This July 1 will mark 11 years since former British Airways stewardess Lucie Blackman agreed to accompany a customer at the Roppongi club where she had been working as a hostess for dohan, by which female staff dated customers in addition to their regular duties.
As Richard Lloyd Parry notes in this meticulously chronicled account, that was the last time her friends saw her alive. After a seven-month search, police found Blackman’s dismembered corpse buried under a seaside cliff on the Miura Peninsula. Due to the body’s prolonged exposure to the elements, the coroner failed to establish a conclusive cause of death. But the sole suspect in her disappearance — a reclusive 48-year-old businessman named Joji Obara who admitted having been with her that day — was apprehended on suspicion of her murder.
In a search of Obara’s home in Denen-Chofu and other locations, police reportedly found a cache of incriminating evidence, including untraceable mobile phones, knock-out drugs and videos that appeared to show him having sex with dozens, perhaps hundreds, of unconscious women.
As an “end of the millennium” phenomenon, the Blackman incident may have been lumped together in the public’s perception with a succession of other disquieting incidents, ranging from the Dec. 30, 2000, slayings of a family of four in Tokyo’s Setagaya Ward to the 9/11 attacks on the WTC and Pentagon.
To develop a profile of one of the two characters who figure most prominently in his book, Parry detours from a linear chronology that began with Blackman’s arrival in May 2000 to go back to 1923, when Japanese mobs attacked Koreans in the wake of the Great Kanto Earthquake, and then proceeds to the 1952 birth in Osaka of Kim Sung Jong, a Korean national who, through a succession of names, metamorphosed into the Japanese Joji Obara.
The book dispassionately conveys the remarkable contrast between the accused killer and the victim. On the one hand, the reader is provided with unambiguous details and insights into Blackman’s brief life, and the heart-rending struggle by family members to overcome their grief. Obara, on the other hand, went to extreme lengths to render himself invisible, and the facets of his murky existence are accompanied by only a few blurred photos, taken decades ago.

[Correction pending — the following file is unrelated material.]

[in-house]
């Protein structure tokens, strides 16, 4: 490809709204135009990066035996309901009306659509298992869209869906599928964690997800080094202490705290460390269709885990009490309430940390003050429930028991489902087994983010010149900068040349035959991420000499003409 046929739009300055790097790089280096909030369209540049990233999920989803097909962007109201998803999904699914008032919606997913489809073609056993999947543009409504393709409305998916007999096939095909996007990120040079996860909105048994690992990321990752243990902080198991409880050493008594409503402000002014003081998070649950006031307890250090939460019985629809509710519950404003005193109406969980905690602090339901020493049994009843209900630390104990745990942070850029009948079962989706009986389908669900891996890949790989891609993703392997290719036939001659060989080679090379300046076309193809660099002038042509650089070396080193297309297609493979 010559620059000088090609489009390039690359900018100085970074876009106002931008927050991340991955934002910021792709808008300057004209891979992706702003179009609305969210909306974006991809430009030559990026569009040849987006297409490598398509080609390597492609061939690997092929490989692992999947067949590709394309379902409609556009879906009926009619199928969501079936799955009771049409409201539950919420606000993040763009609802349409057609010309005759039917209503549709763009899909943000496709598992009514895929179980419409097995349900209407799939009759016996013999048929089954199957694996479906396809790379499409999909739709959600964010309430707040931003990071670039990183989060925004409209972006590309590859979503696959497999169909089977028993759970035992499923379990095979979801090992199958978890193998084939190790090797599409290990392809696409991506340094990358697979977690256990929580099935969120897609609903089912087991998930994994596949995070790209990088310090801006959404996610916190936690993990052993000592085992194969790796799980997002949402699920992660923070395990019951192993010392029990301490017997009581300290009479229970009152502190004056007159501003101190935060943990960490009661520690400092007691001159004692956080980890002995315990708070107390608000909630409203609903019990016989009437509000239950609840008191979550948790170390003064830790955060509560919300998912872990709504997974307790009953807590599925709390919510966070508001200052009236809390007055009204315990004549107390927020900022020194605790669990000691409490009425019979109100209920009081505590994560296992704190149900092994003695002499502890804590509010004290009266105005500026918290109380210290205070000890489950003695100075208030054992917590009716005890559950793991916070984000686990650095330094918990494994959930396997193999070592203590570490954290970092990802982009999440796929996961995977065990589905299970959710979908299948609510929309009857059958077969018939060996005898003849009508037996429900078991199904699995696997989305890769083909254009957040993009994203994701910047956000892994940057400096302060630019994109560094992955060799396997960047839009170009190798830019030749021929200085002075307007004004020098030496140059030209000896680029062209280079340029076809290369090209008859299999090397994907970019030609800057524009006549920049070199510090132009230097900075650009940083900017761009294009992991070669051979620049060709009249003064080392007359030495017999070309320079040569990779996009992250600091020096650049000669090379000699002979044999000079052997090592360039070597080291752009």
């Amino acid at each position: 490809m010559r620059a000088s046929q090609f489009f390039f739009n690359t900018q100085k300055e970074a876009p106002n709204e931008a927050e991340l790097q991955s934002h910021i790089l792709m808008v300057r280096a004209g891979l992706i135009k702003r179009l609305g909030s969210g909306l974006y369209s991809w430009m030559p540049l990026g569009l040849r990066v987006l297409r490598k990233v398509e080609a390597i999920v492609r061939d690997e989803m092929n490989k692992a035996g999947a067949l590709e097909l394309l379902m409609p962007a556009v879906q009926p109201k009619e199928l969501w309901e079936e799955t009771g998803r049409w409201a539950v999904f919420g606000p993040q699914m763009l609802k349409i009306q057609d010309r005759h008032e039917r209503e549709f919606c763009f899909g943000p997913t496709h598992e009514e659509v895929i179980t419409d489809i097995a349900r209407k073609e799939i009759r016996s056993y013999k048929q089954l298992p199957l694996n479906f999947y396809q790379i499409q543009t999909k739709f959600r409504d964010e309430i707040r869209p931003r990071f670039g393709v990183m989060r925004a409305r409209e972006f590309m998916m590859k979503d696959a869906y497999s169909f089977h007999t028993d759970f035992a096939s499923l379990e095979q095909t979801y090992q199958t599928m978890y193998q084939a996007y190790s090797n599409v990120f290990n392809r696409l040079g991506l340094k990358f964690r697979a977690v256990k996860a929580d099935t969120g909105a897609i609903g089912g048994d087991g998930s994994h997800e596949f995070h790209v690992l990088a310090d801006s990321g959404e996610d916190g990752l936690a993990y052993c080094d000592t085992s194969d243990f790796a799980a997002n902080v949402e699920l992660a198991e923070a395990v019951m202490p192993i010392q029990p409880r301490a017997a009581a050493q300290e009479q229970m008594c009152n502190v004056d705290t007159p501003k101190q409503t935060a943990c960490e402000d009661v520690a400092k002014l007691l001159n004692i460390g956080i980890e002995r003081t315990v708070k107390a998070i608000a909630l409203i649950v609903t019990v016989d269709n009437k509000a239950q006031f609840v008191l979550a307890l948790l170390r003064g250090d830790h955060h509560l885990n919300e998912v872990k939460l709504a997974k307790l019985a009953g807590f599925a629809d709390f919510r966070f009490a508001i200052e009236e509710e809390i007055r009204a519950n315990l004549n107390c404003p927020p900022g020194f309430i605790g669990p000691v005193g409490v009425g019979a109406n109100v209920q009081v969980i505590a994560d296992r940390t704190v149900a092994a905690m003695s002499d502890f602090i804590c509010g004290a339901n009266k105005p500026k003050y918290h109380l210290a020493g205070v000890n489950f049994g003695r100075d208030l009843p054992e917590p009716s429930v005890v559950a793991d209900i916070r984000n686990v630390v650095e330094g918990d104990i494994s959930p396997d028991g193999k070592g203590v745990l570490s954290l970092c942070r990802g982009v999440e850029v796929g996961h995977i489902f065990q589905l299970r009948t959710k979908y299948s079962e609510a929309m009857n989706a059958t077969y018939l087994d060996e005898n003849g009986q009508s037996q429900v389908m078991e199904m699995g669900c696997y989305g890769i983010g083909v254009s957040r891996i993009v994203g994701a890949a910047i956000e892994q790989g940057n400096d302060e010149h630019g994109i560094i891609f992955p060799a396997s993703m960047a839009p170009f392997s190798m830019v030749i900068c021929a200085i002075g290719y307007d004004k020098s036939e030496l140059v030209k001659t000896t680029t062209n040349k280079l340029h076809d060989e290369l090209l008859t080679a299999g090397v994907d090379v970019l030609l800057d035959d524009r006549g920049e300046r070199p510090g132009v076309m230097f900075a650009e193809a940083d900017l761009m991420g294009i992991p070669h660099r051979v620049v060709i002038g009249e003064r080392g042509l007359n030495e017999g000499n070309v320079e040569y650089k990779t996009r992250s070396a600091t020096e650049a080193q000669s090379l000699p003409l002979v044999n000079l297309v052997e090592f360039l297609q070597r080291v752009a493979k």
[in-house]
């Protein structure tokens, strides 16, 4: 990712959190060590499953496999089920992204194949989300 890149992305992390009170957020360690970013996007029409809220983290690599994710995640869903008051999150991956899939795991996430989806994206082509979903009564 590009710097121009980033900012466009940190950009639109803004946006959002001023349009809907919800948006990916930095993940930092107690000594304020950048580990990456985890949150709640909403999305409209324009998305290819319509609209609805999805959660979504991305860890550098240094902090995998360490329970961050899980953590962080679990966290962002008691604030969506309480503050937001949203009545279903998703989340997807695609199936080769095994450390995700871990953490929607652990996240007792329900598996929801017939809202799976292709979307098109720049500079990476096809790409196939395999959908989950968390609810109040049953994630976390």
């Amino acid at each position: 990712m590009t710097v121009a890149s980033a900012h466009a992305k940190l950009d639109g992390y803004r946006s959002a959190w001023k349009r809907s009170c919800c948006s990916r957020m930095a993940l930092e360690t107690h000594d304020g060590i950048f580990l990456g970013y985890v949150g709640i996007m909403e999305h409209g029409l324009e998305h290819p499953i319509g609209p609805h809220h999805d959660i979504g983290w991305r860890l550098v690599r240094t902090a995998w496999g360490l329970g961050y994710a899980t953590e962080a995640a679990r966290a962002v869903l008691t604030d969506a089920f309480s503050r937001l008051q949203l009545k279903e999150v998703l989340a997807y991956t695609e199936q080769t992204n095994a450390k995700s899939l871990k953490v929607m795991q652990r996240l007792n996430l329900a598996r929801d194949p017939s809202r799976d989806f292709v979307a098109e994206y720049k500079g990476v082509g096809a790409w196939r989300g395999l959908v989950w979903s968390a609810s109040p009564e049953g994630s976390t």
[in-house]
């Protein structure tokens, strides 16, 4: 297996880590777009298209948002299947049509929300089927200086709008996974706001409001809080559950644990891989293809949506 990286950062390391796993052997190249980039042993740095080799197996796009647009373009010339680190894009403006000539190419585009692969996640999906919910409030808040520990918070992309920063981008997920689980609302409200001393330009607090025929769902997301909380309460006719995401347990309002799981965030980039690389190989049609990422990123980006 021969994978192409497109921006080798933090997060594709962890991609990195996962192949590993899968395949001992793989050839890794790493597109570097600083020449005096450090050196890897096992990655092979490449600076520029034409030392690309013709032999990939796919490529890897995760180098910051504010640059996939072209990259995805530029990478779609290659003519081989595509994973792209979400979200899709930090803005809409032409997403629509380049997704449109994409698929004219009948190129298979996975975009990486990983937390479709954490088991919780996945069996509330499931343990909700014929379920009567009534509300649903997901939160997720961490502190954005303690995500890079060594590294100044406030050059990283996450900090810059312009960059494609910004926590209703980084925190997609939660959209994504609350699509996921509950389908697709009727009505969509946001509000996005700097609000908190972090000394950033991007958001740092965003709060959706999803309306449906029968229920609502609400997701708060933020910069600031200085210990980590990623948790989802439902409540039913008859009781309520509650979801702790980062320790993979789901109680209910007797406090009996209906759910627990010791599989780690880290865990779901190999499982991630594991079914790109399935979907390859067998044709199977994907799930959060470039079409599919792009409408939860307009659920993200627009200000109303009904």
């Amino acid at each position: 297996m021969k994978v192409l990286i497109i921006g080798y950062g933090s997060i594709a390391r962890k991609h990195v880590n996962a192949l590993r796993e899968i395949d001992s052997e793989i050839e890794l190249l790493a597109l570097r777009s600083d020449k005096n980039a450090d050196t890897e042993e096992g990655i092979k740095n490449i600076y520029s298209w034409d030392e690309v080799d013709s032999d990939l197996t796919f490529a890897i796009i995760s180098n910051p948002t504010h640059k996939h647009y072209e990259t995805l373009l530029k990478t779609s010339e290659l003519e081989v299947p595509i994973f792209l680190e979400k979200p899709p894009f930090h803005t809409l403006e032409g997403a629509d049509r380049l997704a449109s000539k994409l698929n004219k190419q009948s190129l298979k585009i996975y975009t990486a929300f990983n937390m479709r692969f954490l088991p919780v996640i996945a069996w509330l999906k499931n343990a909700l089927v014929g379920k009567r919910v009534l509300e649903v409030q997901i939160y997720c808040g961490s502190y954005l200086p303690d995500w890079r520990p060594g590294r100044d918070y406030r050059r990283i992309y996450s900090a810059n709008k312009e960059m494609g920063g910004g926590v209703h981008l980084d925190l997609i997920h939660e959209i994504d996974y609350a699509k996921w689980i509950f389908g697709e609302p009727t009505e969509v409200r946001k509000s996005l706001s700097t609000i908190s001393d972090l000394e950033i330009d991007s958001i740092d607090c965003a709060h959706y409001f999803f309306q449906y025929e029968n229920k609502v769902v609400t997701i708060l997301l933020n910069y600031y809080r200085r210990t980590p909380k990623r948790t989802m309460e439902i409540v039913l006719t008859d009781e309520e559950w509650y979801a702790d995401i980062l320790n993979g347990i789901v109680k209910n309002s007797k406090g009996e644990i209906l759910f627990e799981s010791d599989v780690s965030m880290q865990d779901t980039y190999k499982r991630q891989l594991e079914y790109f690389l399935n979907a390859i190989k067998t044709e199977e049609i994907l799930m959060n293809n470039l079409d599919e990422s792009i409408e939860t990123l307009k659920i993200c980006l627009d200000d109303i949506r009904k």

Parry spares no ink in pointing out the police’s initially feeble investigative efforts, until badgering from the U.K. side became too intense to ignore. Yet he rightly concedes that Obara’s crimes were exceptional not only by Japanese standards, but by any criteria. Like a modern-day ninja, Obara infiltrated Roppongi’s night scene empowered by the deference club operators accorded their big-spending customers and the ask-no-questions anonymity his wealth bought him. These enabled him to deftly shift identities and mask his crimes for many years. Because neither the prosecution nor the defense arranged for Obara to undergo a psychiatric examination, the dark urges that drove his sex crimes are open to speculation but never satisfactorily explained.
In the end, Blackman’s family will have to console themselves that the court judged Obara responsible for the death nine years earlier of another woman, 22-year-old Australian Carita Ridgway, and that despite his steadfast avowals of innocence, he will likely remain in prison for most of, if not the remainder, of his life.
While “People Who Eat Darkness” stands out as the definitive work on the Blackman case, it is always instructive to see how other writers deal with the same topic. Two previous books — “Tokyo Hostess” by U.K. tabloid writer Clare Campbell and “Tokyo Vice,” by former Yomiuri Shimbun reporter Jake Adelstein — are also worth perusing, the latter in particular for its revelations on human trafficking in Japan.